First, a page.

How It All Began
The Special Olympics movement began in the 1950’s and early 1960’s, when Eunice Kennedy Shriver saw how unjustly and unfairly people with intellectual disabilities were treated. She also saw that many children with intellectual disabilities didn’t even have a place to play. She decided to take action.
Special Olympics Sydney Hills – Our Journey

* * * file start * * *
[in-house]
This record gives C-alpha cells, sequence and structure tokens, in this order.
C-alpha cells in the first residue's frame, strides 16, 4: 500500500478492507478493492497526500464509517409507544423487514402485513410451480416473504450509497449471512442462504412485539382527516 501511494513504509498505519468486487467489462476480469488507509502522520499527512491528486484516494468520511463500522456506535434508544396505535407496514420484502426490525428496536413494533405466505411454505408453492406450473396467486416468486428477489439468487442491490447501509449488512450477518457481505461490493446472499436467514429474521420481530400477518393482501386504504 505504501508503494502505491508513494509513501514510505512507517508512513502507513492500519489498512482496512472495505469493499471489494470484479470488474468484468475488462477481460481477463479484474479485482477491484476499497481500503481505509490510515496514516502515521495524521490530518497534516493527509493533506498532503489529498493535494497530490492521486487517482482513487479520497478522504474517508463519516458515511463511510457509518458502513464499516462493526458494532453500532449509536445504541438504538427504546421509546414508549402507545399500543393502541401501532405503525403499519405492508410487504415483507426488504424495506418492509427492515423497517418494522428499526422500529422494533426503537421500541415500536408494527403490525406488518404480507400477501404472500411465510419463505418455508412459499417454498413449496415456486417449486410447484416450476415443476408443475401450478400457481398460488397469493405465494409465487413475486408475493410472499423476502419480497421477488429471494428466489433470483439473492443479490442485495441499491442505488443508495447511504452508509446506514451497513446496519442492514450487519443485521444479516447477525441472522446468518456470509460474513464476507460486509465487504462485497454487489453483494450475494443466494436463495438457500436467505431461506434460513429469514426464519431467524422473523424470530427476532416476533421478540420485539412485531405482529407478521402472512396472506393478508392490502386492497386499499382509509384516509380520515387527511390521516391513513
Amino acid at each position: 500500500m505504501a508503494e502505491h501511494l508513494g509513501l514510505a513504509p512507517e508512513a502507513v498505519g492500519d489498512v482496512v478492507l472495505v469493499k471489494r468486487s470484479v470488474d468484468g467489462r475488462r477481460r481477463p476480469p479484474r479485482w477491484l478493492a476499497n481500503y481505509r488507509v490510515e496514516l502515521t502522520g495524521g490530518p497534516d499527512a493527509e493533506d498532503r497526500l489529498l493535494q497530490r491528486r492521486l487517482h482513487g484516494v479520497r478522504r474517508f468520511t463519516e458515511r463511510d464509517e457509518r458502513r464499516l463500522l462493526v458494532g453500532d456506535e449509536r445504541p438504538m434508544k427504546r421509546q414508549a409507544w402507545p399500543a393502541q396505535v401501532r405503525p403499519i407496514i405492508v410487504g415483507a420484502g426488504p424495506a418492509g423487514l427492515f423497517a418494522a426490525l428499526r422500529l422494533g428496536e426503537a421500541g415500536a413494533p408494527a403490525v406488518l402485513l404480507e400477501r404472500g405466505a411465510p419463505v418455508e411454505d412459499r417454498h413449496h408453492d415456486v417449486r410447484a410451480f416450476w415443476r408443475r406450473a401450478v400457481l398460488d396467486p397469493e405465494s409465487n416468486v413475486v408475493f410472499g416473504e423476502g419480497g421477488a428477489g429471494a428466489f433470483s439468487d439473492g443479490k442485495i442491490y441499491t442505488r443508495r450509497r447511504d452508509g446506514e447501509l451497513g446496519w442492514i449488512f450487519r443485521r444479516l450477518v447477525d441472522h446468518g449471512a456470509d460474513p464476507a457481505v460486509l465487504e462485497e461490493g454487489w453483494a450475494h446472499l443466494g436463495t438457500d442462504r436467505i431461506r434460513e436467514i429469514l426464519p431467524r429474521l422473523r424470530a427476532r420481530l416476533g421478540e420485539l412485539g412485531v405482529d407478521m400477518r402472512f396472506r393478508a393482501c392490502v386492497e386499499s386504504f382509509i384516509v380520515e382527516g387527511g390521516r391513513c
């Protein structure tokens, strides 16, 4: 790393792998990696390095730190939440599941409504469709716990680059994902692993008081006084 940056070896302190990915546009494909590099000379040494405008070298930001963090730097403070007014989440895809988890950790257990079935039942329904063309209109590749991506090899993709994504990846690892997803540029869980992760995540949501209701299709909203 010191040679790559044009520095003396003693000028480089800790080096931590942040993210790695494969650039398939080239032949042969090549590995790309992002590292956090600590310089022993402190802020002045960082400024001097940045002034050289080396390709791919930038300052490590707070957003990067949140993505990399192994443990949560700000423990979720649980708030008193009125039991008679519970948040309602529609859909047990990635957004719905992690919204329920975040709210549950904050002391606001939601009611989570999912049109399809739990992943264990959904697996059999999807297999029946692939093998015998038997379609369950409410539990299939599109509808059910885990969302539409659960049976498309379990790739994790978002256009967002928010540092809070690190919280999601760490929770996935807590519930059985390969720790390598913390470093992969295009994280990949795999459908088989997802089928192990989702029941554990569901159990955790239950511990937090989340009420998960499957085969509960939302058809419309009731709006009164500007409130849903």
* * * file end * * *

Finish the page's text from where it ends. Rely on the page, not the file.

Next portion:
Sydney Hills Special Olympics began in 2010 as an offshoot of the Upper North Shore Club (then region). Previously local athletes who joined Special Olympics had been registered with either Upper North Shore or Sydney West. They included swimmers Ryan Buecker, Rebecca Teale and Sarah Nethery, who all had to travel long distances to train and compete. The Upper North Shore committee was fully stretched servicing such a wide area and in 2009 joint chairmen Paul Phelan and Glen Simmons suggested to Rebecca’s mother Sue that she might like to consider starting a new region in The Hills. It was at this time that Sue met Aileen Buecker and Kerry Nethery, mothers of Ryan and Sarah respectively, who offered to join her in launching the new region. Rather than offer a broad range of sports from day one the three mums decided to start with swimming, as that was what their three children all did. Finding a venue was the first obstacle they had to overcome. Sue recalls approaching “nearly every pool in the Hills” before the Forbes Carlisle swim school at Norwest agreed to help. The program began with six athletes: Ben McLoughlin, Sarah Nethery, Jacqui Green, Rebecca Teale, Ryan Buecker and Ashley Mills. They were at various stages of ability, which taxed volunteer coach Jacy Harding’s skills and patience, as well as those of Kerry, Aileen and Sue, who ran the programs, timetabling and arranging sessions. The swim program was officially launched by legendary rugby league commentator Ray ‘Rabs’ Warren. A come and try day soon after, supported by soccer superstar Alex Tobin, resulted in 28 athlete registrations. Fund-raising was a necessity from day one. A disco, BBQs, and a major fundraiser organised by air conditioning company Laing O’Rourke helped kick-start the region. Since 2011 the major fund-raising event has been the golf day organised by Tim Millard held and at Castle Hill Country Club in October. Because of the success of the swim program at Carlisle Norwest a bigger venue was soon needed. Oakhill College through teacher Bob Munday offered its superb indoor pool. “Bob was and to this date has been our biggest supporter”, says Sue Teale. To expand the range of sports on offer to the five currently offered – swimming, soccer, dance, ten-pin bowling and basketball – required volunteers and coaches, as well as a proper organisational structure. With the assistance of Upper North Shore’s Barry Easy, Kerry, Sue and Aileen formed a steering committee to establish the new region. On August 16 2010 a community meeting was held at Castle Hill RSL Club with 60 people attending. Sydney Hills Special Olympics was born! The first chairperson was Rotarian Barry Philps, who stayed in the role until 2014. Sue Teale became vice-chair and shared a sports co-ordinator role with Kerry Nethery until Wayne Lever took on the job in 2013. Sydney Hills Special Olympics is extraordinarily grateful to the people who have given up their time over the years to help athletes with an intellectual disability reach their personal best. First Steps. Eunice Kennedy Shriver guided children with intellectual disabilities into sports at her Camp Shriver summer camps, which were a forerunner of Special Olympics. Read here for more on events leading to the founding of International Special Olympics.